In a recent post, I shared how to use FaceBook Places to engage a local customer base. I also recently shared at my FaceBook Page an interesting article in the Wall Street Journal about “pop- up” stores. A similar FaceBook discussion, specifically concerning restaurants, here. (Click those links to participate in FaceBook conversations on the topic.) Pop-ups are temporary branded retail stores set up inside traditional stores. They stay for a while and then close down.
When IBN member Kaila Westerman (pictured below with me) told me she was doing something similar, I was thrilled and wanted to share it with you. The opportunity for you to sell a lot during an “event” that you host, during a short period of time, is exciting. And with all the location-based social tools available, it's a great way to grow your local customer base. Kaila (one of my sponsors) told me about a “Fast Buy” event she has planned for October 2 in the Bay Area where she and her business, TKB Trading, have been located for 15 years. Kayla's event has much in common with a “pop-up” event, and she graciously agreed to share why she's doing it and what she's learned that could help you host a similar event in your local area.
dM: Tell me about your event.
Kaila: It's called a “Fast Buy,” and it will take place on October 2 from 8:00 until noon at TKB Trading's San Francisco warehouse. We are filling the front part of the warehouse with drums of oils, pallets of bulk salts, butters, soap base, and of course our famous pigments. People in the Bay Area are invited to come and meet us, as well as pour off product at “fast buy” pricing. People will enjoy discounts for using their own containers.
dM: Why do you see the need for this event?
Kaila: A few months ago, I visited a local second-generation lotion manufacturer and he confided in me that, last year, he nearly went out of business. This didn't make sense to me because the Bay Area is huge, and people here support each other. I believe the reason his business faltered is because he has essentially no local presence. In the past, you could get away with that. But while today’s shoppers often check the Internet first, they also want opportunities to buy local, and to connect and have fun with other people in their area.
People sometimes forget to check locally for the products and services they need, but when reminded that they can support local businesses and also meet up with others in their area, they are happy to come out. The Bay area doesn’t need to lose more businesses and jobs. I wanted to do more to help local people connect with local businesses, and hosting a Fast Buy in my local community is a fun way to do that.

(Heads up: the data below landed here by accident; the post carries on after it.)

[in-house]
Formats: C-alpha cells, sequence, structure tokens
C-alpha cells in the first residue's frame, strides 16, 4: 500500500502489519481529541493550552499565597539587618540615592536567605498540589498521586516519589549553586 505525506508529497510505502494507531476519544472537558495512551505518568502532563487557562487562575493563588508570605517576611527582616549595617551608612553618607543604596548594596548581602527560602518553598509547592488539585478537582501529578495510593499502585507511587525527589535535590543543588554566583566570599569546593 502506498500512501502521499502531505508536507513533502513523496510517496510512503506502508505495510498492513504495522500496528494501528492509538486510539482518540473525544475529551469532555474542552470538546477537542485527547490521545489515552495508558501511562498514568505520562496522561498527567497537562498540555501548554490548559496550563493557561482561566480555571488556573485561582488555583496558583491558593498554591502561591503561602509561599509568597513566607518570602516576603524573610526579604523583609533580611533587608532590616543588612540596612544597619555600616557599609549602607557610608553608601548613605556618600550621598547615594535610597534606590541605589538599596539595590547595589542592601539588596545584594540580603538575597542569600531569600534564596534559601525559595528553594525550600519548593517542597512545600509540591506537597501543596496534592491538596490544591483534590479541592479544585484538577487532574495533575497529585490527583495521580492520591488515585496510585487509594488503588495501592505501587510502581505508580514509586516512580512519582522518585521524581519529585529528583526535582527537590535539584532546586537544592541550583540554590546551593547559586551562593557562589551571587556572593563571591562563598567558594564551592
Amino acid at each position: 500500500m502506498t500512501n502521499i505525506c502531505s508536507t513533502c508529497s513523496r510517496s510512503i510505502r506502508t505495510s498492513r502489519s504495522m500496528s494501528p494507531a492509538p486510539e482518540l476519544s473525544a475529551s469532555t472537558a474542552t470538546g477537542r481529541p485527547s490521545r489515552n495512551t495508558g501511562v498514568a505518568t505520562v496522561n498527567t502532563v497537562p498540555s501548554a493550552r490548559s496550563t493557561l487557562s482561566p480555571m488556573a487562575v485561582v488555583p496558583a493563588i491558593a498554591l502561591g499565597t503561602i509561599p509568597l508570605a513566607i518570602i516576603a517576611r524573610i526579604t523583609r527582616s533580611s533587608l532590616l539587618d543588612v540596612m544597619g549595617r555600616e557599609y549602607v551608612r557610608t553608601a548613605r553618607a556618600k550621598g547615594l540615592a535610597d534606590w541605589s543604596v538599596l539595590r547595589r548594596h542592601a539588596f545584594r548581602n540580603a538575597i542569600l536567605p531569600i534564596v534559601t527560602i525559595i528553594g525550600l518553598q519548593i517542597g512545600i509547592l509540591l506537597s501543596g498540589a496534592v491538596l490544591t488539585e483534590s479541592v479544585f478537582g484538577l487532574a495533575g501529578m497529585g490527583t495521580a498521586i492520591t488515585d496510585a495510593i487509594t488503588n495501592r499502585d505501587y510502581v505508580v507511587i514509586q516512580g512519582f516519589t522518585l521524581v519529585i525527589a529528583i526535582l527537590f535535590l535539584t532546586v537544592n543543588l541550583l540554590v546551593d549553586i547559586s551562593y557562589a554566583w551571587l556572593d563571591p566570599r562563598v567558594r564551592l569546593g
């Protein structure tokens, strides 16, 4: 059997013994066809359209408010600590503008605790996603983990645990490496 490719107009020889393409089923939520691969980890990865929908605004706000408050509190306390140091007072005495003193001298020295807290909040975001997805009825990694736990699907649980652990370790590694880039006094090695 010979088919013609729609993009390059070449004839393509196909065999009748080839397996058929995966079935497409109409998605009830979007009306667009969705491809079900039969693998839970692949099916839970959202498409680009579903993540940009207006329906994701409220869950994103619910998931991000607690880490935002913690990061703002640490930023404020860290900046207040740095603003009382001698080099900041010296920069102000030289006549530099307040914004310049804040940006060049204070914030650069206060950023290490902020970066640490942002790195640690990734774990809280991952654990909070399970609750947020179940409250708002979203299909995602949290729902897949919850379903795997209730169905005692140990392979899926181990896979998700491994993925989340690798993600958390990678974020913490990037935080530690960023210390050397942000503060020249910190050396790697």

dM: Why do you think people will come?
Kaila: As all of this stewed in my head, I began to notice that the handful of locals who came to TKB for a “local pickup” traveled all around the Bay Area to buy different supplies. First they went to Concord for soap base, then to TKB for pigments, then to the airport for containers, then to Union City for salts, and so forth. Everyone was driving around to the same places. I thought it would be great to bring them all here to get what they need in one place, and have fun at the same time.
Finally, I have always wanted to increase my personal connection to my customers. Sometimes, Internet relationships feel too small. I want a place where people can gather, and I can get juiced. I am itching to get a bunch of people into one room brainstorm about how we can do things differently.
I also expect to get some new ideas on how TKB Trading can better support the local economy, save on shipping, reuse containers, etc. I want to walk the walk as much as I talk the talk. I think local Bay Area people will support that. They'll get as much, or even more, out of it than I will. Our Fast Buy event is a first, modest start to the idea. If we get a good response, we'll expand on it.
dM: What tips and insights can you share with others who may want to plan a similar event?
Kaila: If your goals match mine, my biggest recommendation is not to get too greedy. When I first ordered the inventory, I quickly realized that setting prices at a “typical markup” was a mistake. In order to achieve my goals, I needed to run a true “fast buy,” where prices reflect the power of the bulk buy. So I've adjusted my prices downward daily as I renegotiate and rethink. This has no doubt confused people, and since you only get one chance to get people's attention, I think this was a mistake.
dM: What else can you share about this exciting event?
Kaila: I really hope that all San Francisco Bay Area fans connect with us on October 2 from 8 to noon at our Fast Buy event. I believe that connecting with and supporting each other in real time, face to face, is an important part of supporting our local economy. TKB has a chance to take on an adjacent 10,000 square feet of space which could be used to expand on this concept, but nothing will happen if we don't all start making those connections.
dM: Thanks for sharing, Kaila. If I were in the Bay Area, I would be front and center at 8:00 on October 2. What a great chance to meet like-minded people, take pictures and create memories. You can't do all of that online. Don't forget to help people use their smart phones to Tweet via Gowalla and/or Foursquare, and via FaceBook Places check-in to help spread the fun as you prepare for your event. I have no doubt that your 10,000 square foot facility will be in full swing in short order!
Question: What do you think of the pop-up concept, and or Kaila's invitation to join her on October 2 for her Fast Buy?